Type II Medial Meniscus Root Repair With Peripheral Release for Addressing Meniscal Extrusion
Medial meniscal root tears are often disabling injuries that can occur in isolation during low-velocity, deep knee flexion movements in middle-aged patients. These lesions often demonstrate a type II pattern, which is described by a tear perpendicular to the fibers of the meniscus near its attachment to the tibia. These injuries have been associated with meniscal extrusion, which is when the meniscus displaces and protrudes out of the joint space by 3 millimeters or more, posing a challenge for surgeons to relocate during surgical repair. This study describes a surgical technique to overcome some of the difficulties encountered during this operative repair of the medial meniscus.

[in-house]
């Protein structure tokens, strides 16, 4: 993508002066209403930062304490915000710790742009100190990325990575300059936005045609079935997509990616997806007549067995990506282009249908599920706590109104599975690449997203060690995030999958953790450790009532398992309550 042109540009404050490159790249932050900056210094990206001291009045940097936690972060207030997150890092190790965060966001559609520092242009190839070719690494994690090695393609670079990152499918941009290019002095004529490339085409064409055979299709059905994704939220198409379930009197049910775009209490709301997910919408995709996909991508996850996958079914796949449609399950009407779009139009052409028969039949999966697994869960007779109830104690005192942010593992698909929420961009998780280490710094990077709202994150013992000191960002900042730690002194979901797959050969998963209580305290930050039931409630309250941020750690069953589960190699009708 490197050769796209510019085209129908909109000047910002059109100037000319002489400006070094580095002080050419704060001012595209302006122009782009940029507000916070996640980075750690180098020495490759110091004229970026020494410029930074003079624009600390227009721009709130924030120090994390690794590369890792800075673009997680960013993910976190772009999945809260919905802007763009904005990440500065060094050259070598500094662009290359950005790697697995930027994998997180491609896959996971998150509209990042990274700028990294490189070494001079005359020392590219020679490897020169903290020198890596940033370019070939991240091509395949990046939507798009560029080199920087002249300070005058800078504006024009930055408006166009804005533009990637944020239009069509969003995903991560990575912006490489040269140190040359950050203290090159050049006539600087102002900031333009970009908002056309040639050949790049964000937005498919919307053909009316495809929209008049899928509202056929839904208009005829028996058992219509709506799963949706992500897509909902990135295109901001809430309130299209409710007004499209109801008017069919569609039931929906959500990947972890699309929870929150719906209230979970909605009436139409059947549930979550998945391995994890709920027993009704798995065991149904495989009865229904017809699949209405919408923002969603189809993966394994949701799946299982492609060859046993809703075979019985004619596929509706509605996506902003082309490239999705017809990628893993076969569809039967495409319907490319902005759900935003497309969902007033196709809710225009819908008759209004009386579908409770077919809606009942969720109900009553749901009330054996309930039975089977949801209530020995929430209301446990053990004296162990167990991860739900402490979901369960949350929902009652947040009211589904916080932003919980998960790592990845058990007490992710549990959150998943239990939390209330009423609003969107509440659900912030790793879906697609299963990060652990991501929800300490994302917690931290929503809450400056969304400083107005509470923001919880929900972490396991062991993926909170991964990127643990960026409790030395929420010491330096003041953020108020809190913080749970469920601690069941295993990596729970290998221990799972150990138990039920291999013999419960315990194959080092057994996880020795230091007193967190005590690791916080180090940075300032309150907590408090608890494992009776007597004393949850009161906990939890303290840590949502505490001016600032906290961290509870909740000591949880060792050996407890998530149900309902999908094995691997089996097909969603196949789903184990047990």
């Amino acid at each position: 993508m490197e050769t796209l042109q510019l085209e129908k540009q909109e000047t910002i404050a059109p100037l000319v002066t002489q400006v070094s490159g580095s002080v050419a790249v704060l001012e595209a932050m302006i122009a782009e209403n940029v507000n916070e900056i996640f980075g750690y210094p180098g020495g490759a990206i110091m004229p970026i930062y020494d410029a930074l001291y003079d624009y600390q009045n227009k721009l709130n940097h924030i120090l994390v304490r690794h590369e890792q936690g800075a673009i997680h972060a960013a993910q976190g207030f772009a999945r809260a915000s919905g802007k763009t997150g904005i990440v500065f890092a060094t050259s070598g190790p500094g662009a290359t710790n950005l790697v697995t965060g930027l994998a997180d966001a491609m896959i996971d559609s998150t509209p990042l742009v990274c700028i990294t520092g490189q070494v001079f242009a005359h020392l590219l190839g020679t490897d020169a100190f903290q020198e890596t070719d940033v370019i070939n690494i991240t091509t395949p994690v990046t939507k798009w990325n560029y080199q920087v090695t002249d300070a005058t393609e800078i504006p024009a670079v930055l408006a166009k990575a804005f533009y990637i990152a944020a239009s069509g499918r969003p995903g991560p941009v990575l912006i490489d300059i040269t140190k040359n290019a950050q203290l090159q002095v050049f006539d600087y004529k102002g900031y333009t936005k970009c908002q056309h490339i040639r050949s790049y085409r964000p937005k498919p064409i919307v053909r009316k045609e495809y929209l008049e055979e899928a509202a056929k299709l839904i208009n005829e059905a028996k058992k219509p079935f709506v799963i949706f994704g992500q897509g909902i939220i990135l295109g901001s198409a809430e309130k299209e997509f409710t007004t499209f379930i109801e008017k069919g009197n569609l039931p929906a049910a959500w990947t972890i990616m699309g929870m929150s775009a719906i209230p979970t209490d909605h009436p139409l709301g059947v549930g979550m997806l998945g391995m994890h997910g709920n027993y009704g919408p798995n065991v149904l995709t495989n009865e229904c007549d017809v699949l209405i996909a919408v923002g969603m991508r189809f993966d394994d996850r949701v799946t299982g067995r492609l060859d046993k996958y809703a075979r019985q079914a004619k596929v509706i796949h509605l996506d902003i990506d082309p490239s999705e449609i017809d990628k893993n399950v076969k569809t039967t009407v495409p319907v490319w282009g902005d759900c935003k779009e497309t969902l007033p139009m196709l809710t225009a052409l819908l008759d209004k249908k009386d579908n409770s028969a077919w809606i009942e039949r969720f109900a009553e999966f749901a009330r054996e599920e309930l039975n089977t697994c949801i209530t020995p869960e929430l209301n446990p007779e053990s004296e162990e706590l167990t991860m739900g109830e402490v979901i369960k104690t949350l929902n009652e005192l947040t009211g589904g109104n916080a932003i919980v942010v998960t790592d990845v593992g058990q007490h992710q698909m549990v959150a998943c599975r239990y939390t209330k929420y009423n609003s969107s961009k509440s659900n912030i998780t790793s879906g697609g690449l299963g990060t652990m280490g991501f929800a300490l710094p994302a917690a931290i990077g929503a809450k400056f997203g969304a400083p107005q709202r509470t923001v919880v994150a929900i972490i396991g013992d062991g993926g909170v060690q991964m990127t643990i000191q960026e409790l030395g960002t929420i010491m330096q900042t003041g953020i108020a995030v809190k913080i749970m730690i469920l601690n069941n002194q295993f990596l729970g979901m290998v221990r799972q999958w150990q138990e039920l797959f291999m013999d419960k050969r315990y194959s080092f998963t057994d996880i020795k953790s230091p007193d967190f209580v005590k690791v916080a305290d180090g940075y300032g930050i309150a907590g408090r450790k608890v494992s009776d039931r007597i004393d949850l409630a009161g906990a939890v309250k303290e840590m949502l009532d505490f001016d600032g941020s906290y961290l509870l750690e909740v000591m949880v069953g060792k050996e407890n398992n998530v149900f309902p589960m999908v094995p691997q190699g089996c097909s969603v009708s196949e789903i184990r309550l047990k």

Sufficiently releasing the displaced medial meniscus from the posteromedial capsule and associated adhesions helps increase mobility of the medial compartment and return the meniscus back into the joint space. Additionally, another form of tissue release, described as pie-crusting, of the superficial fibers of the MCL may allow for increased visualization and opening of the medial compartment for improved root repair access. Patients not recommended for this procedure are those with high grades of osteoarthritis and chondromalacia as well as an inability to complete the postoperative rehabilitation protocol, which requires being non-weightbearing for 6 weeks.